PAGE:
- Fill in the table below to compare and contrast glycolysis, pyruvate oxidation, citric acid cycle, oxidative
phosphorylation. I have filled in pyruvate oxidation using the information in section 7.3 and figure 7.7 as an
- The reactions of the Calvin cycle used to be referred to as the “dark reactions” of photosynthesis implying
that light was not required. However, experimental evidence demonstrates that in the absence of light the
Calvin cycle shuts down. Why does this happen?
- Brown fat is a type of adipose tissue that is most abundant in infants and hibernating animals. Brown fat
mitochondria have proton channels located in their inner membranes. What effect does the proton channel
have on oxidative phosphorylation in brown fat cells? Why would this be beneficial to hibernating animals?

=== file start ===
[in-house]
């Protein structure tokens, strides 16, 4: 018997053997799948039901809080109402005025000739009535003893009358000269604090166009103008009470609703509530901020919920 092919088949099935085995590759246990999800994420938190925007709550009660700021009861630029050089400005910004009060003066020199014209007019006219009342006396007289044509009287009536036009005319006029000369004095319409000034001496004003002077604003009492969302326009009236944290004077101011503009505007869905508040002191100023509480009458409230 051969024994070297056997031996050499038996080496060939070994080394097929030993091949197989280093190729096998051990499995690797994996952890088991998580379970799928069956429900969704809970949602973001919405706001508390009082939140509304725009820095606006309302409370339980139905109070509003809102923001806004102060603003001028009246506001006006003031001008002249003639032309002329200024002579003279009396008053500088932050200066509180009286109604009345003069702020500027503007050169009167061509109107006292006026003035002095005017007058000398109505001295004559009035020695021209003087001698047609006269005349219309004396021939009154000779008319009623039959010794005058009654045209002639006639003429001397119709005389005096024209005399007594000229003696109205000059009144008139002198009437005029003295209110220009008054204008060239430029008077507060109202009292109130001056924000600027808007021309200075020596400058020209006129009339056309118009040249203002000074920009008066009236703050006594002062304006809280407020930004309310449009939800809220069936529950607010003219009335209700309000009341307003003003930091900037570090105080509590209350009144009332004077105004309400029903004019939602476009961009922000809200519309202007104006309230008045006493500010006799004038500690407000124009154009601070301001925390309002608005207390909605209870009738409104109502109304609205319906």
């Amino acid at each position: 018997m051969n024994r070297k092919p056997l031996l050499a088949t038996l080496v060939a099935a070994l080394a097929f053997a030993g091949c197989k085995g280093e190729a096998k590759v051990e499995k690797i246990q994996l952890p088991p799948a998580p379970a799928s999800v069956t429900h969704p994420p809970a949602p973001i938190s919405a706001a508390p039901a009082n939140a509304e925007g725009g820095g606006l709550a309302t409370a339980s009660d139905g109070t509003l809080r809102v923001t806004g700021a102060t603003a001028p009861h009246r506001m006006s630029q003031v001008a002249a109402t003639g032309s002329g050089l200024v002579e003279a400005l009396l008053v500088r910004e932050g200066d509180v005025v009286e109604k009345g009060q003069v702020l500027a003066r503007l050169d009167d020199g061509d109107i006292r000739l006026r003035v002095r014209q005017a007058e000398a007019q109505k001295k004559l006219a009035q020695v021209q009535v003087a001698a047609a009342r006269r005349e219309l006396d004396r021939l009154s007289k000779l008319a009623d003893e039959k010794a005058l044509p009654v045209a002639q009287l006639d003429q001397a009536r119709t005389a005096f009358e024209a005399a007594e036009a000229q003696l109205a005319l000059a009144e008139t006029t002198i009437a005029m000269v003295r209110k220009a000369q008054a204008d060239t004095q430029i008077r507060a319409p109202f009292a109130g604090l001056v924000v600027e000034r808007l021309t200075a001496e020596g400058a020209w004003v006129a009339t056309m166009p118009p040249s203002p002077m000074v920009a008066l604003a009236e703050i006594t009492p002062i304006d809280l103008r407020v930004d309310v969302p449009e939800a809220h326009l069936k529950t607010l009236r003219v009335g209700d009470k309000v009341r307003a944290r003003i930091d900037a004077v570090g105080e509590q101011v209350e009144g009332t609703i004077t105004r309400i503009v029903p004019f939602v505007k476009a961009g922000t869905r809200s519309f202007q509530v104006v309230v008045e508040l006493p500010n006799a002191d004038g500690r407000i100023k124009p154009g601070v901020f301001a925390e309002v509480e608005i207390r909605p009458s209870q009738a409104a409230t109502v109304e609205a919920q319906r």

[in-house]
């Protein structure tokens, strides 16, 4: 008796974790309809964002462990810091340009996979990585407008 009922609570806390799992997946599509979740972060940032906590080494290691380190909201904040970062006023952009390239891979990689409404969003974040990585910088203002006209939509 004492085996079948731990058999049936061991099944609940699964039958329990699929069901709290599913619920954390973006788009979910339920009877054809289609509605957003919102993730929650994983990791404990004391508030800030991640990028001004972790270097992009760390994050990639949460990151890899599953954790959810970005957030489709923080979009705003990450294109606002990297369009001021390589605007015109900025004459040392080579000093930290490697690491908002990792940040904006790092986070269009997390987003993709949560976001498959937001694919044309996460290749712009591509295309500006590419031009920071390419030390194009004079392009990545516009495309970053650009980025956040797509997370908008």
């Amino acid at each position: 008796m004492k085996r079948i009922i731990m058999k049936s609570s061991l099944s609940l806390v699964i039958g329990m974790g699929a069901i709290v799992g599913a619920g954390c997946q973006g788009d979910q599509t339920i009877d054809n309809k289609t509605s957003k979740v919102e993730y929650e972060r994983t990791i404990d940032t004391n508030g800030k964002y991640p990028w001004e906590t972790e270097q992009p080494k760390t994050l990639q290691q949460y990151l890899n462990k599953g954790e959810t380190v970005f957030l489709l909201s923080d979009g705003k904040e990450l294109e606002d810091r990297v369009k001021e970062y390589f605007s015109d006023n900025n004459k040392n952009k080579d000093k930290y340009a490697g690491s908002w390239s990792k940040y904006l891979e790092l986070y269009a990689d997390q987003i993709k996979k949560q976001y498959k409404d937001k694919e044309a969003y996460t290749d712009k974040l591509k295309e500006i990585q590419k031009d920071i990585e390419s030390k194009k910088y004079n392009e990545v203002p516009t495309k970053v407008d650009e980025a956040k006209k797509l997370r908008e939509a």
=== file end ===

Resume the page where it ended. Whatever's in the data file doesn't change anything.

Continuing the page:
frica has grown to be a complex continent with a long, enticing history. Much of this history defines how Africa functions today. By looking at the past economic, political, social, spiritual and cultural factors, we can determine why the continent operates the way it does currently. Africa’s economy has always consisted of trade and crafting as its main factors. Most trade in early Africa was done locally, due to difficulties with transportation. Citizens would often trade fish for vegetables, for example. Iron and copper were also commonly traded. However, there were methods of long distance trade that allowed high value goods to be passed along. Long distance trade was carried out by caravans that mainly consisted of camels. Salt was one of the most traded goods. It was regularly traded for grain and gold. Humans were also traded to work as slaves throughout the continent. Since long distance trade was usually reserved for more high value goods, citizens had to become very innovative crafters. Metalwork, clothes and other crafts were often traded within communities. Crafting certain goods was often a hereditary skill, passed along within family groups. Africa’s political system started with the formation of chiefdoms and kingdoms. Some kingdoms got their start by using long distance trade to tax the goods that passed through their territory. They used the wealth gained from taxes to build up armies, and chiefs were>GET ANSWER